Battery Charging - Overcharging

Submitted: Sunday, May 07, 2006 at 21:12
ThreadID: 33666 Views:3026 Replies:3 FollowUps:8
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I have a 3 Stage Battery charger. I had it connected to my 105ah Trojan Deep Cycle battery and recharging. I noted it had completed 'Bulk' and was on 'Absorbtion'. Anyway I went out for a few hours.

On returning my wife complained of a smell in the garage. I found the battery charging was smelling of burning so I disconnected the battery charger and while doing it noted it was showing 'Bulk' charge again. When I looked at the battery it had acid bubbling out of the covers of the battery which I opened carefully (very carefully - did not want an acid explosion) to release some of the pressure and gas. I cannot see any signs of problems except for a little acid bubbling out.

I have left it all off for the moment. Any ideas what could have happened? The battery charger is fairly new but I have not had any issues previously.
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Reply By: ZUKSCOOTERX90(QLD-MEMBER) - Sunday, May 07, 2006 at 21:22

Sunday, May 07, 2006 at 21:22
I was alway's led to beleive that you had to take all cover's off the little holes for that particular reason, should not do tooooooooo much damage as i was told they have to boil so to speak to get the acid to circulate,Bob.
AnswerID: 171412

Follow Up By: Coolman - Sunday, May 07, 2006 at 21:26

Sunday, May 07, 2006 at 21:26
That was quick.

While I can see you point I think there is more to it.

1. Has not happened before and I have 2 of the batteries.
2. Nobody removes when the car battery plugs when it is charging?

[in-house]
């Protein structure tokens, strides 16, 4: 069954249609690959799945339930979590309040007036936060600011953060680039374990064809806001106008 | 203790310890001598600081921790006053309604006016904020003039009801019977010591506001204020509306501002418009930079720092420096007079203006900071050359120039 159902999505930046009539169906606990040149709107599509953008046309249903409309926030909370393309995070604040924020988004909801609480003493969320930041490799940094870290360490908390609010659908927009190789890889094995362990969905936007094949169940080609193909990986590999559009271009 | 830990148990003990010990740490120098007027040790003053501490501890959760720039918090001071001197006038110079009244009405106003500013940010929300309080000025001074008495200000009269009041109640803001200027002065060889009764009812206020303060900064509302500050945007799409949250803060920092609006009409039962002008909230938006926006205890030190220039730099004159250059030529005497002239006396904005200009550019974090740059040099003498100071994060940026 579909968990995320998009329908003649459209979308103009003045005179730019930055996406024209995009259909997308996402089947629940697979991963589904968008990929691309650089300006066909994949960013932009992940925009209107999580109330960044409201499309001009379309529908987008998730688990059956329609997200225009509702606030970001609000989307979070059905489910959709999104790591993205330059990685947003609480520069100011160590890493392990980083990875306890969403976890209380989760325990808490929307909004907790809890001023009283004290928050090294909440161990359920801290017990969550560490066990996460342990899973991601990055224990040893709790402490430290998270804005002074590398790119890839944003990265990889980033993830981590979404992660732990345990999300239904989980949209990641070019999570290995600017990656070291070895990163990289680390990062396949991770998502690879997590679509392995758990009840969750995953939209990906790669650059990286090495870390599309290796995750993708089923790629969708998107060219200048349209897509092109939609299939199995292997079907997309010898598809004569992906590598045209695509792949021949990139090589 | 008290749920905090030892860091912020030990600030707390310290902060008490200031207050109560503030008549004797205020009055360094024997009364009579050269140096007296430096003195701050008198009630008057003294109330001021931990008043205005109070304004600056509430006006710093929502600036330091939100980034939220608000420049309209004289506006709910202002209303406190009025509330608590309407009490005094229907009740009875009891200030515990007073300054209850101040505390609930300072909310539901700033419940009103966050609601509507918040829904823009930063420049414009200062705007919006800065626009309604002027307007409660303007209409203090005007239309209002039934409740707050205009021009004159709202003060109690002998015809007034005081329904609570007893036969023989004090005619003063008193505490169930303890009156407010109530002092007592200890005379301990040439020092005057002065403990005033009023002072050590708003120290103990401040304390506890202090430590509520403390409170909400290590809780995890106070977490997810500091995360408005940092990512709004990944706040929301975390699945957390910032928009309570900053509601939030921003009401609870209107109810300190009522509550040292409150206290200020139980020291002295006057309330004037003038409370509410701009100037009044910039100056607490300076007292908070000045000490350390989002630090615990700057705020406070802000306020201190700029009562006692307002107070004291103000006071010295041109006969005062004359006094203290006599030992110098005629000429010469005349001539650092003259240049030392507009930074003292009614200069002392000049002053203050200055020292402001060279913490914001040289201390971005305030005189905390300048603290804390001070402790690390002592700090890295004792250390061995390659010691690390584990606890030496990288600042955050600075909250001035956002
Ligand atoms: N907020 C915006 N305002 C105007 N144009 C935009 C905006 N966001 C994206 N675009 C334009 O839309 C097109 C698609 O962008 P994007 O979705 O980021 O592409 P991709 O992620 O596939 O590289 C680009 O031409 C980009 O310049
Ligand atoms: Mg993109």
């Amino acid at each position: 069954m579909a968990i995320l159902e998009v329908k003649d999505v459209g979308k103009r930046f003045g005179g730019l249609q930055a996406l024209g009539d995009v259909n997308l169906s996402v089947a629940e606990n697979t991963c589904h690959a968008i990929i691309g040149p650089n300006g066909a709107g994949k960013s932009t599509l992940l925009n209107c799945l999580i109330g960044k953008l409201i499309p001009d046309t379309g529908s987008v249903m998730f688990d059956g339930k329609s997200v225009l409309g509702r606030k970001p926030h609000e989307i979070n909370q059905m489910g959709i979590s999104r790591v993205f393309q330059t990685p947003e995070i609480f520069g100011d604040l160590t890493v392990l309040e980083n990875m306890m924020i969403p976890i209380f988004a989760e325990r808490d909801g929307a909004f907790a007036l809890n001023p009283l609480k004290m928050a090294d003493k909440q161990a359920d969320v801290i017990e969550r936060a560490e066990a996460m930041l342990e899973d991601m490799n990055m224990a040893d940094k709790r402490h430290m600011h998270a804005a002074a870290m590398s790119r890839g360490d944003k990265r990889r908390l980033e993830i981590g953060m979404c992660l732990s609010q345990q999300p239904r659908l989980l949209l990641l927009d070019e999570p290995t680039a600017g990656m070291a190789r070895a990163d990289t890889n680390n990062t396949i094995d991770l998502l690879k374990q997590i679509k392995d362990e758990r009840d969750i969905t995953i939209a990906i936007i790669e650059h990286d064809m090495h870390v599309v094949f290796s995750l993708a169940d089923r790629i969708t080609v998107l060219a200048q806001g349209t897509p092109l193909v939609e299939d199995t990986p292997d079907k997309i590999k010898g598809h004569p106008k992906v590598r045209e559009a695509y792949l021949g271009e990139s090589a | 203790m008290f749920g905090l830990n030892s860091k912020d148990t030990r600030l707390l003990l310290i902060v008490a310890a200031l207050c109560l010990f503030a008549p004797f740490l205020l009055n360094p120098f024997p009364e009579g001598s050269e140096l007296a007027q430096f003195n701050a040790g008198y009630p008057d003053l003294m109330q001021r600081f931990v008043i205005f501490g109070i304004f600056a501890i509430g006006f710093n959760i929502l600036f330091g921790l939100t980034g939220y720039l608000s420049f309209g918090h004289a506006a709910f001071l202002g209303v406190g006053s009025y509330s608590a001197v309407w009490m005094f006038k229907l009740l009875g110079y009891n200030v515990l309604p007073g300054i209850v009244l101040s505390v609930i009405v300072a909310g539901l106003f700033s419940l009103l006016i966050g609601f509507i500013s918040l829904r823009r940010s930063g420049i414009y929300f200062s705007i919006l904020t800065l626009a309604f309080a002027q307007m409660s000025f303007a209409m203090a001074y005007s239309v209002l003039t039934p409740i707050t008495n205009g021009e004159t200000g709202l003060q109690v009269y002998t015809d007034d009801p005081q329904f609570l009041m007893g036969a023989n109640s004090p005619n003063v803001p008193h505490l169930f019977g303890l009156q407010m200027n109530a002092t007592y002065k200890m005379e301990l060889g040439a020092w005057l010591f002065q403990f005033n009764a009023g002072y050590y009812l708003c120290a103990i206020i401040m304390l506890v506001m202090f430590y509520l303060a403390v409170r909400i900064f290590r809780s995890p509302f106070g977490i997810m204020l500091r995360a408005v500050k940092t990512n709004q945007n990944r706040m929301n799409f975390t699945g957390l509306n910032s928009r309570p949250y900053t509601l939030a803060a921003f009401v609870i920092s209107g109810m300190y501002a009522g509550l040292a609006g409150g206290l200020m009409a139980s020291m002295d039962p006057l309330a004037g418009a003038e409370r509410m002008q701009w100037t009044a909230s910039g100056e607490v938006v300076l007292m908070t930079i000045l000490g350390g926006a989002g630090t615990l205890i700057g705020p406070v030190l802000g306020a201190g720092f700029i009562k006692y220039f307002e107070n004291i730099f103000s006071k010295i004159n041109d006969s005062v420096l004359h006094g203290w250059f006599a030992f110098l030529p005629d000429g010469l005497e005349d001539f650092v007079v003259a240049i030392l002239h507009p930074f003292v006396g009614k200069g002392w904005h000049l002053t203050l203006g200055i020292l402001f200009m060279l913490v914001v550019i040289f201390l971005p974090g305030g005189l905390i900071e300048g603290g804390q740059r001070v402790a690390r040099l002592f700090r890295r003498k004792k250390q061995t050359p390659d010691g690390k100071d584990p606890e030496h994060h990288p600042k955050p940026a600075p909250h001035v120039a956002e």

An the smell. I have a double garage and it was pretty strong.
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FollowupID: 426837

Follow Up By: V8 Troopie - Sunday, May 07, 2006 at 22:59

Sunday, May 07, 2006 at 22:59
I know all about that smell. Happened to me when I was trying to resurrect an elderly Trojan 130Ah battery which had a high internal resistance and would not hold a decend charge.

I have a charger that is capable of delivering 40A.

So I connected the battery to that and wound the 'wick' up a little to about 15V (its a manual, constant voltage, charger).
The current and voltage was monitored and at that voltage a small current started flowing into the battery.

Went shopping then and upon coming back I could smell the battery from outside the closed garage. Opening the roller door revealed a VERY hot battery that was literally hissing acid spray all around it. I quickly switched the charger off and removed myself. It took absolutely ages for the battery to cool down sufficiently so I could take stock of the situation. I rekon I was very lucky that day, I did have the covers off the filling holes which saved my bacon. That Trojan has two large cover thingies which each expose 3 cell filling holes. There was not much liquid left in the battery.

When switching off I noticed the charger was actually putting the full 40A into the battery, whatever caused the initial high cell resistance obviously broke down, allowing all that current to flow.

Sadly, the battery still did not hold a decent charge after that treatment and has long since gone to the recyclers.
Klaus
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FollowupID: 426848